Red Bull chief Christian Horner claims the reduced wind tunnel time imposed on the team for breaching the cost cap has served to increase motivation within the team.
The FIA found the Austrian outfit guilty of exceeding the $145 million cost cap in place for the 2021 season by £400k in October last year.
With Red Bull already set to inherit the least wind tunnel and CFD testing time of all the teams on the grid due to its status as Constructors’ champions, the team’s top brass accepted a breach agreement that reduced its aerodynamic testing time by a further 10%.
It means that Red Bull currently only receives 63% wind tunnel time this year, compared to the 100% enjoyed by Aston Martin, who sit second to the Milton-Keynes side in the standings.
While Horner accepts the restrictions have forced Red Bull to allocate its resources more productively, the team boss has said it has heightened the desire of the team to remain at the top of Formula 1.
“I think it focuses everybody’s minds, and it drives efficiency,” he told Autosport about the impact the penalty has had on team personnel. “What we lost in wind tunnel time we gained in motivation.”
After sweeping to 17 wins out of 22 races in 2022 to secure both championships, Red Bull looks well-placed to repeat its domination in 2023 after the opening round.
The reigning champions followed up its pre-season billing of clear title favourites by registering a comfortably executed 1-2 race result in Bahrain.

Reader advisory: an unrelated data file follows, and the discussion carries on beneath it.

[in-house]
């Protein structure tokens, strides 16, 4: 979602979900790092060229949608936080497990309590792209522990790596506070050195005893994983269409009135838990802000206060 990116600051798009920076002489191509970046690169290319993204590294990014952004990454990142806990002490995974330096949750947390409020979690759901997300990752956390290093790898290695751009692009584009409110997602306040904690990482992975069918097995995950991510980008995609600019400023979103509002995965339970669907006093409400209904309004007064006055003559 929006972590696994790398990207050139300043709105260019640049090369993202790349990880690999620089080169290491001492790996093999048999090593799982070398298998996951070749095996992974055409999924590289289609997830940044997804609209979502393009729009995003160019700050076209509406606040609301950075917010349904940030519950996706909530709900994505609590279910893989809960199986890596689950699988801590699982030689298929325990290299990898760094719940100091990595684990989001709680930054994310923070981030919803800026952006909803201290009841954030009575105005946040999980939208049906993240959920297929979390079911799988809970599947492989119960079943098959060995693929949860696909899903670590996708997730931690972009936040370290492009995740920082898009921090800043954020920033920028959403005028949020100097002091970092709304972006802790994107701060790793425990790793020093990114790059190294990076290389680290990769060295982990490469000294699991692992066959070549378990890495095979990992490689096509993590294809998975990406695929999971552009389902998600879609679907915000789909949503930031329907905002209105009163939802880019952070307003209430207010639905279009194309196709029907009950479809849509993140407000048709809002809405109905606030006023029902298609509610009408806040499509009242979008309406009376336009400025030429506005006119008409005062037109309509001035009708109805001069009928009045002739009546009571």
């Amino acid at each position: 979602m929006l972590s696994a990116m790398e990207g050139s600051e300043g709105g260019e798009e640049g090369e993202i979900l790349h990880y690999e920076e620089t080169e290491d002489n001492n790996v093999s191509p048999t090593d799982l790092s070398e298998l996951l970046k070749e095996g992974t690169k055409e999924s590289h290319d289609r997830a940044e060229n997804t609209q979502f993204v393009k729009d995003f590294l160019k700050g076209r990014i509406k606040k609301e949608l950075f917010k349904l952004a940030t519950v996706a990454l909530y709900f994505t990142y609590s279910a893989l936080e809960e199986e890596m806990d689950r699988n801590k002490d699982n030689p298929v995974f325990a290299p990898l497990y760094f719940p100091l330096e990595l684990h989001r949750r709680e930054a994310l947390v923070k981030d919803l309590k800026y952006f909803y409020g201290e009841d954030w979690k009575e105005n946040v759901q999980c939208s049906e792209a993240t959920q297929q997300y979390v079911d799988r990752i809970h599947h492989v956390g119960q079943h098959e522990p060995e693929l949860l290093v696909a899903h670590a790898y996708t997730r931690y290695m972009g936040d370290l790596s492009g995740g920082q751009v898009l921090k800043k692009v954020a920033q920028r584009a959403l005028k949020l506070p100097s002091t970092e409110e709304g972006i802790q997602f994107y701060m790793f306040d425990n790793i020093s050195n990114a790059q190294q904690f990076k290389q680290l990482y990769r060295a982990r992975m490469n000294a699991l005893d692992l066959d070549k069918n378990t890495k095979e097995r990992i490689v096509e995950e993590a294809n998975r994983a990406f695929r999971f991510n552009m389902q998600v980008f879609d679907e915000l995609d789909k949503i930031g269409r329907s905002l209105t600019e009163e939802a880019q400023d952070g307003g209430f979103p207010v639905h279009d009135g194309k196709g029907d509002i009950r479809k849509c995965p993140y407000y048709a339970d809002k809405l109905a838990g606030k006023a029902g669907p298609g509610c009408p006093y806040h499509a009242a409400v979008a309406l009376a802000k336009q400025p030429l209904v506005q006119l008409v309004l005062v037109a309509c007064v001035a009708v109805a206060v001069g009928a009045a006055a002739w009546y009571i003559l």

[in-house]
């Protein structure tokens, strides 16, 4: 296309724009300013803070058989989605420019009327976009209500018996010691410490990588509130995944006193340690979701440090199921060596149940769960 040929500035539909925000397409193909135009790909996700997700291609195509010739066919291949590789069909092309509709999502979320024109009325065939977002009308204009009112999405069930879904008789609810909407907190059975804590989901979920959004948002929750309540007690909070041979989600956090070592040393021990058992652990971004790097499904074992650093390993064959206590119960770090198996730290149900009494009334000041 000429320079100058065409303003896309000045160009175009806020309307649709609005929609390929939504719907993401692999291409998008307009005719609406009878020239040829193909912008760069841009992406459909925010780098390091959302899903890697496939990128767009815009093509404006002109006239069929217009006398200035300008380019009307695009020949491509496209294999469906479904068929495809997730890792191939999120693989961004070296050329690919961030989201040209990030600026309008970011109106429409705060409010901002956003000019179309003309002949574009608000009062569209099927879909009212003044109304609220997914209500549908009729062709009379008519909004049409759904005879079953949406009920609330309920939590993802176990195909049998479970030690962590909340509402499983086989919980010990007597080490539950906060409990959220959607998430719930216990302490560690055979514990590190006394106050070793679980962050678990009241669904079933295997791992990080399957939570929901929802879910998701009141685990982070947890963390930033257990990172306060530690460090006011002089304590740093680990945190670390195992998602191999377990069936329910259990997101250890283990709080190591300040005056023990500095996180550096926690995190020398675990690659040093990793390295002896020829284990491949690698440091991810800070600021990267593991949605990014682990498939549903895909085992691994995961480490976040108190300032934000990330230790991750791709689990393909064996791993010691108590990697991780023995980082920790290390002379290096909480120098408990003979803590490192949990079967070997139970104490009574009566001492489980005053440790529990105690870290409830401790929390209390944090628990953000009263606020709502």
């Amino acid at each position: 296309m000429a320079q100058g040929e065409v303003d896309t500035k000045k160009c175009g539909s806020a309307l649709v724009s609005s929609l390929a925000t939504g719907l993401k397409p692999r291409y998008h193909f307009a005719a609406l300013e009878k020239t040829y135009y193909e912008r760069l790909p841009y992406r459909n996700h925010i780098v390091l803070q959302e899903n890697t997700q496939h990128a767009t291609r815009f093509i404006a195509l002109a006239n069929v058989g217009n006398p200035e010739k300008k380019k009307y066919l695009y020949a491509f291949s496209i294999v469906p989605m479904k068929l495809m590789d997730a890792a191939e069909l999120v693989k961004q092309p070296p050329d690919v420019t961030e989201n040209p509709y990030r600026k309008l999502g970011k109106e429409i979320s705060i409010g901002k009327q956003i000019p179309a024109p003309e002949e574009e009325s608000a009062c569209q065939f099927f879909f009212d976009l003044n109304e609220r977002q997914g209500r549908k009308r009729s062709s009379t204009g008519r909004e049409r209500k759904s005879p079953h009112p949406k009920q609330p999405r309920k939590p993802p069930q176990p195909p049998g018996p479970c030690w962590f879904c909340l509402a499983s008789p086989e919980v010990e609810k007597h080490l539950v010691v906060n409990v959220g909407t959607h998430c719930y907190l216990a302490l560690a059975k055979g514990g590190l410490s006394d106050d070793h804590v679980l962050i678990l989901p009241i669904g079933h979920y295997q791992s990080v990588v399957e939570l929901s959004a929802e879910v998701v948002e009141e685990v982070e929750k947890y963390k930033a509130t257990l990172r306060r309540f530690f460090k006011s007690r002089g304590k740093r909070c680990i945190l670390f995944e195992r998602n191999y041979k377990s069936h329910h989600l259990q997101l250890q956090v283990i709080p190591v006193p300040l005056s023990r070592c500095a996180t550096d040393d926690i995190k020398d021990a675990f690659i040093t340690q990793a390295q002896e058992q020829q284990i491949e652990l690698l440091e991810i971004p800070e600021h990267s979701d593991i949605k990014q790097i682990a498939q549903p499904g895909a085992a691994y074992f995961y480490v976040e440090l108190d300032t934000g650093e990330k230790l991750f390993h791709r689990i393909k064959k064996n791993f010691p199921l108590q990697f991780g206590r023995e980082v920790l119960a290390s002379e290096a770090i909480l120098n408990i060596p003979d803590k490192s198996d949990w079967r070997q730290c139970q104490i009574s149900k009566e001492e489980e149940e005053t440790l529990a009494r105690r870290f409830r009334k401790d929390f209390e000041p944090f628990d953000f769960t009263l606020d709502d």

As a measure of its dominance over the opposition, race winner Max Verstappen ended up 36s clear of the closest non-Red Bull car: Fernando Alonso’s Aston Martin.
Although the reduction in wind tunnel testing time has appeared to not destabilise the Red Bull camp on the track yet, Horner believes it could prove to have long-term implications.
“It is something you have to view over 12 months, because it is not just this year’s car, it is also next year’s car,” he clarified.
“I think the really positive thing for us is that we are not dealing with a fundamental issue that soaks up that resource and time.
“It was vital for us to be able to cope with that penalty and to have a solid starting point. That is what the team has done a great job in achieving.”
“We have another eight, nine months still to go with it. It means that we’re going to have to be very selective and extremely efficient in how we develop this car and, of course, next year’s car.”
Last season a technical directive was issued ahead of the second half of the season that tipped the balance of power more towards Red Bull.
However, Horner has warned that any potential change to the 2024 regulations could now prove to be a tricky situation for Red Bull to negotiate.
“It really depends if anything changes in the regulations,” Horner outlined.
“We’re expecting stable regulations but, of course it is a disadvantage, a handicap, to have not only the incremental difference that you have by being in first place in the championship, and on top of that a further 10%.
“So we’re 15% less time than [Ferrari] and 20% less than Mercedes and so on. That’s a significant number. So for us it’s all about being efficient and being effective in what we apply and choose to test in the tunnel, and how we develop both the RB19 and the RB20 car.”
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